A study from Columbia University demonstrates that spinal muscular atrophy is partly caused by abnormalities in the synapses that connect sensory neurons and motor neurons. The finding extends our knowledge of this devastating disease.
Spinal muscular atrophy (SMA) is a rare, genetic disorder that affects the control of muscle movement. Mutations in the SMN1, UBA1, DYNC1H1, and VAPB genes have been linked to the disease. Most cases of SMA are caused by a genetic defect in the SMN1 gene. To date, at least 65 mutations in the SMN1 gene have been found to cause spinal muscular atrophy. SMN1 provides instructions for making the SMN protein, which is widely expressed in all animal cells and plays a key role in transcriptional regulation, telomerase regeneration, and cellular trafficking. A lack of SMN protein, most often due to genetic mutations in SMN1, leads to the inefficient assembly of the machinery needed to process pre-mRNA. Motor neurons are vulnerable to SMN deficiency and die prematurely. The loss of motor neurons leads to atrophy of muscles used for controlling movement. (Cusabio offers proteins and antibodies. http://www.cusabio.com/)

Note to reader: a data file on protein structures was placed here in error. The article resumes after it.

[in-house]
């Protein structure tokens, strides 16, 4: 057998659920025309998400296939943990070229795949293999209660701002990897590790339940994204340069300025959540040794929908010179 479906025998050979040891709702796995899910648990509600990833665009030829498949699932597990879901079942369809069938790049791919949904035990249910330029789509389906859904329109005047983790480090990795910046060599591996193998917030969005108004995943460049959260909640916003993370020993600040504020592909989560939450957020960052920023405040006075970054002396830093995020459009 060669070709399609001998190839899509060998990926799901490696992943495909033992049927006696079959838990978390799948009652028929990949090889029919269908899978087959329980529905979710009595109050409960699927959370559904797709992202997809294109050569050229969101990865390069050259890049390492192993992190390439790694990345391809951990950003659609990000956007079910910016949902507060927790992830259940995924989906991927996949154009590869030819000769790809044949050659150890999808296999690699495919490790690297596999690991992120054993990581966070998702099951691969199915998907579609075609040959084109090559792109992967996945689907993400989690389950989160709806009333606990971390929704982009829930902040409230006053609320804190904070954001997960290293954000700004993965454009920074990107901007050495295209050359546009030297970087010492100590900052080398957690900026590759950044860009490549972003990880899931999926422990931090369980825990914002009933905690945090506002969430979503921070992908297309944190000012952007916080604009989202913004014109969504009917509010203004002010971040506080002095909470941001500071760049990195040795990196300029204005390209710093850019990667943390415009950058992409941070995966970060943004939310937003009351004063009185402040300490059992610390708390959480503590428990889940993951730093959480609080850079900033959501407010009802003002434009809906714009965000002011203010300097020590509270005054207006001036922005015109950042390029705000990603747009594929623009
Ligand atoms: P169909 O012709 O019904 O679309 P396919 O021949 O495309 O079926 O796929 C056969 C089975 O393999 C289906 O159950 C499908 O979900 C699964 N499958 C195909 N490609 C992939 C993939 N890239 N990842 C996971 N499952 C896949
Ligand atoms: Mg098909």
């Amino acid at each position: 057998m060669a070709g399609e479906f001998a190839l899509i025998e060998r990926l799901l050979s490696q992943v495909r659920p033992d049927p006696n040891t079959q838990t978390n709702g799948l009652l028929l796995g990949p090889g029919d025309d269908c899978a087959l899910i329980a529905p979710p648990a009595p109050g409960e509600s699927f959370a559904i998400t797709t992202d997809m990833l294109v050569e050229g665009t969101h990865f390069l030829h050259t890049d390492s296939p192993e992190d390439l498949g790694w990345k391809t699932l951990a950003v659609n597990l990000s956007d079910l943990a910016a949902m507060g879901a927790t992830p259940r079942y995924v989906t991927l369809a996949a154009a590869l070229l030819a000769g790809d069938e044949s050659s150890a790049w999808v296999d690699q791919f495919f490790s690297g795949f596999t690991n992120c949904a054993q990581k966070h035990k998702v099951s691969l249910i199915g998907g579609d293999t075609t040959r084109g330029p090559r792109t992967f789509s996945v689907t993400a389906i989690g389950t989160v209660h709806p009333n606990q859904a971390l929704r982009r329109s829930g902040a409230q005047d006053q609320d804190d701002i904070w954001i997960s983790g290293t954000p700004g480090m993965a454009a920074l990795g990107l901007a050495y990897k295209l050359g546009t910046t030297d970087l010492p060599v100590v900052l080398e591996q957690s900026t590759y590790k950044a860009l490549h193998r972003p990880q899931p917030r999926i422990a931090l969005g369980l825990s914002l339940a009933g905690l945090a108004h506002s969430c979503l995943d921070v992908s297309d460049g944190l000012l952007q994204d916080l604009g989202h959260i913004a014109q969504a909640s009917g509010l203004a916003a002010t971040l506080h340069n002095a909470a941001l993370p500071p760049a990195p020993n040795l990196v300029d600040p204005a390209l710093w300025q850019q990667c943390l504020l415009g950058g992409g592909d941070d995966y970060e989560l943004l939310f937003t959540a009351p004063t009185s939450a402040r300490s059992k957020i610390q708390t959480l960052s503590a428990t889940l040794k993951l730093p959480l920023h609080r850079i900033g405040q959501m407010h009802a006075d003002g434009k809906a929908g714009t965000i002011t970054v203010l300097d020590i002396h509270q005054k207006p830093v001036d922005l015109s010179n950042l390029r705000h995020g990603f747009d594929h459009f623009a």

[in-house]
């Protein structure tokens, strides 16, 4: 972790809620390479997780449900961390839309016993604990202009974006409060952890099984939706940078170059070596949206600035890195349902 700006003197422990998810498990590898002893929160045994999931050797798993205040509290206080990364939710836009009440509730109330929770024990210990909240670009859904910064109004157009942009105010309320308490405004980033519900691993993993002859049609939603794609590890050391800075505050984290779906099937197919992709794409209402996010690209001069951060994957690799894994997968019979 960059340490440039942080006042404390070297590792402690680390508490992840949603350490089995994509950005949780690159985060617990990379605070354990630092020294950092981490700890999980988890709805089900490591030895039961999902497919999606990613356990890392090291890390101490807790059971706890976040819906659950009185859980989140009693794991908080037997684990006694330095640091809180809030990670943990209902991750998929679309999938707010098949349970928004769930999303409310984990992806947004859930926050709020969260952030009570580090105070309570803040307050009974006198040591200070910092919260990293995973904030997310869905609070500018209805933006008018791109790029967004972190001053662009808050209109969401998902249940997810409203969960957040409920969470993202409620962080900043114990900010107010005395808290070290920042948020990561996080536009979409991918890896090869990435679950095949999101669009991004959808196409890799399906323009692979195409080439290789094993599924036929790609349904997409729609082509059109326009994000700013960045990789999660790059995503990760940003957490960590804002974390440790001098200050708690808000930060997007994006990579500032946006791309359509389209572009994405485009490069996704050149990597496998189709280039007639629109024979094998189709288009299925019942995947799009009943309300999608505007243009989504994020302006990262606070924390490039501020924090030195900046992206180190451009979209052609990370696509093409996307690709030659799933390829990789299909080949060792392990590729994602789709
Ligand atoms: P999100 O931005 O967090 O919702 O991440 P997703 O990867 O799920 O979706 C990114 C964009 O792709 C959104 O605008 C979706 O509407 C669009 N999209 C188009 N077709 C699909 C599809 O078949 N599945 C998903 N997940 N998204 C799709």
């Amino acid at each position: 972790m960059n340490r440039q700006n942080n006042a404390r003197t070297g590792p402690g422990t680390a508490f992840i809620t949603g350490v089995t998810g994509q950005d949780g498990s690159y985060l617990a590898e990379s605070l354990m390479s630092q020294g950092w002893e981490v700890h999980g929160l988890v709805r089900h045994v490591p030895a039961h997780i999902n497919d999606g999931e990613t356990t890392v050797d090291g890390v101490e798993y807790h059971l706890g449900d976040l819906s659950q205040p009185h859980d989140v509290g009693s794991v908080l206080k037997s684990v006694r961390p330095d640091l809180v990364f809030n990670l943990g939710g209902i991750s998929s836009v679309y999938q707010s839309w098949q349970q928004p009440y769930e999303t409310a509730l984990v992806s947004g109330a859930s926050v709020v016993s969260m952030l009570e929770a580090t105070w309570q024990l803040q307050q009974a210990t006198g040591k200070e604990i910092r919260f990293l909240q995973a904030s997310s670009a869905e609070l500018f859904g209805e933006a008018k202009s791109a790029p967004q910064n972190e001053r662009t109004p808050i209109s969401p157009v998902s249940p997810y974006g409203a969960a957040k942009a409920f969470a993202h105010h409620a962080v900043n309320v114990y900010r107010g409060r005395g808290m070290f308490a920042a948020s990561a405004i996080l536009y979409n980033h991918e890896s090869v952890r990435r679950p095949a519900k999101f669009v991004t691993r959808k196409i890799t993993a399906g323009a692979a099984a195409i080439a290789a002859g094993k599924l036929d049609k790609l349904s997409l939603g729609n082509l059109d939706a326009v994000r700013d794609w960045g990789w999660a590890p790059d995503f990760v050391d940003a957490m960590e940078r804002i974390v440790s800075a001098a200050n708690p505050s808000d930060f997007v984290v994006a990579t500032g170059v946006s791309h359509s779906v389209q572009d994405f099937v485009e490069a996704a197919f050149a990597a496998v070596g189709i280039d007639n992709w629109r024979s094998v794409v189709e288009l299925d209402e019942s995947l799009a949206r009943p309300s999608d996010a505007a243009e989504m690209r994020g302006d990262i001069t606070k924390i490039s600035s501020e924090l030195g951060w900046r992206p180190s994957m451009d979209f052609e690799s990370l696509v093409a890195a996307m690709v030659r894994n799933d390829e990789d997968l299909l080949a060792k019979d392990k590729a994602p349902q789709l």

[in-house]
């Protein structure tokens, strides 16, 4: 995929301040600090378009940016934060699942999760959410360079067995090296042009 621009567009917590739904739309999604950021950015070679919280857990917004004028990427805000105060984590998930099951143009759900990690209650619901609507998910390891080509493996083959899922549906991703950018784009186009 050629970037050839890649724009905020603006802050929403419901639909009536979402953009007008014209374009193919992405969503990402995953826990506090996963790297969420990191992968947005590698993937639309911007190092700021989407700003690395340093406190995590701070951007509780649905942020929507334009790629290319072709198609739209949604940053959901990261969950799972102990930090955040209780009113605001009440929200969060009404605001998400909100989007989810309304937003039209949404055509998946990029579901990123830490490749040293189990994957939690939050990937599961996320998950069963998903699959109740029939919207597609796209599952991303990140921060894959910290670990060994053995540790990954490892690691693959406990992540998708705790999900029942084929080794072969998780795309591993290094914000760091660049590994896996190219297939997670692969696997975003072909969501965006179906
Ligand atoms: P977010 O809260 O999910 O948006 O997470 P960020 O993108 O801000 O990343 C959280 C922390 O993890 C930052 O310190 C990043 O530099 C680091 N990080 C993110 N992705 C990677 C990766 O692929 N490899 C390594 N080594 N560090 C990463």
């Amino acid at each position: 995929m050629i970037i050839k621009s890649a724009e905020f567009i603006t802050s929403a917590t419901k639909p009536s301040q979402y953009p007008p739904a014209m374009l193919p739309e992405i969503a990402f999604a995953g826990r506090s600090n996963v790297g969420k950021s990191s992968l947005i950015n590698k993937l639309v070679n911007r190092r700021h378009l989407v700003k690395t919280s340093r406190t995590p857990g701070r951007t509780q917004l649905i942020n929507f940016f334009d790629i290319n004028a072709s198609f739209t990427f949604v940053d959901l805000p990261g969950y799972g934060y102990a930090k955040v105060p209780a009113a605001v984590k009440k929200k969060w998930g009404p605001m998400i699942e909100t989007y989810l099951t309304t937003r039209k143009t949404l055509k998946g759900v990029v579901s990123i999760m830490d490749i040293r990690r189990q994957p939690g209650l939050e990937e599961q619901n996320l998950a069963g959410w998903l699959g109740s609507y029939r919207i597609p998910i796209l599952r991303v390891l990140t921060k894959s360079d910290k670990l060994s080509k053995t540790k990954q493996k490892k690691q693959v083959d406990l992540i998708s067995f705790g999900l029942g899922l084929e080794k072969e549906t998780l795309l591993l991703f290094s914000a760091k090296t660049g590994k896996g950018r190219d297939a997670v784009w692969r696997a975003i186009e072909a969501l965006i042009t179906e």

With this knowledge, scientists have long hypothesized that restoring the diseased neurons may treat the disease. However, this approach did not work well in SMA mouse model, indicating that the disease may also involve other cells.
The new study is built on previous research. Dr George Mentis, who led the new study, previously discovered that abnormalities in the synapses between sensory neurons and spinal motor neurons seem to contribute to SMA development before the death of motor neurons. In this work, Mentis' team demonstrated in SMA mouse model that SMN shortage in sensory neurons changed the synapses that connect them to motor neurons, leading to a reduction in the release of glutamate, a key neurotransmitter involved in neural activation, which in turn decreased the expression of the potassium channel Kv2.1 at the surface of motor neurons. Reduced Kv2.1 expression affects the function of motor neurons and their control on muscles. The researchers noted that “a reduction in proprioceptive synaptic drive leads to motor neuron dysfunction and motor behavior impairments.”
The researchers also found that increasing neuronal activity pharmacologically almost normalized Kv2.1 expression and improved motor function. Based on these results, the researchers believed that abnormalities in sensory synapses contribute to SMA development. Therefore, increasing synaptic activity might be a way to treat SMA.
The study “Reduced sensory synaptic excitation impairs motor neuron function via Kv2.1 in spinal muscular atrophy” appears in Nature Neuroscience.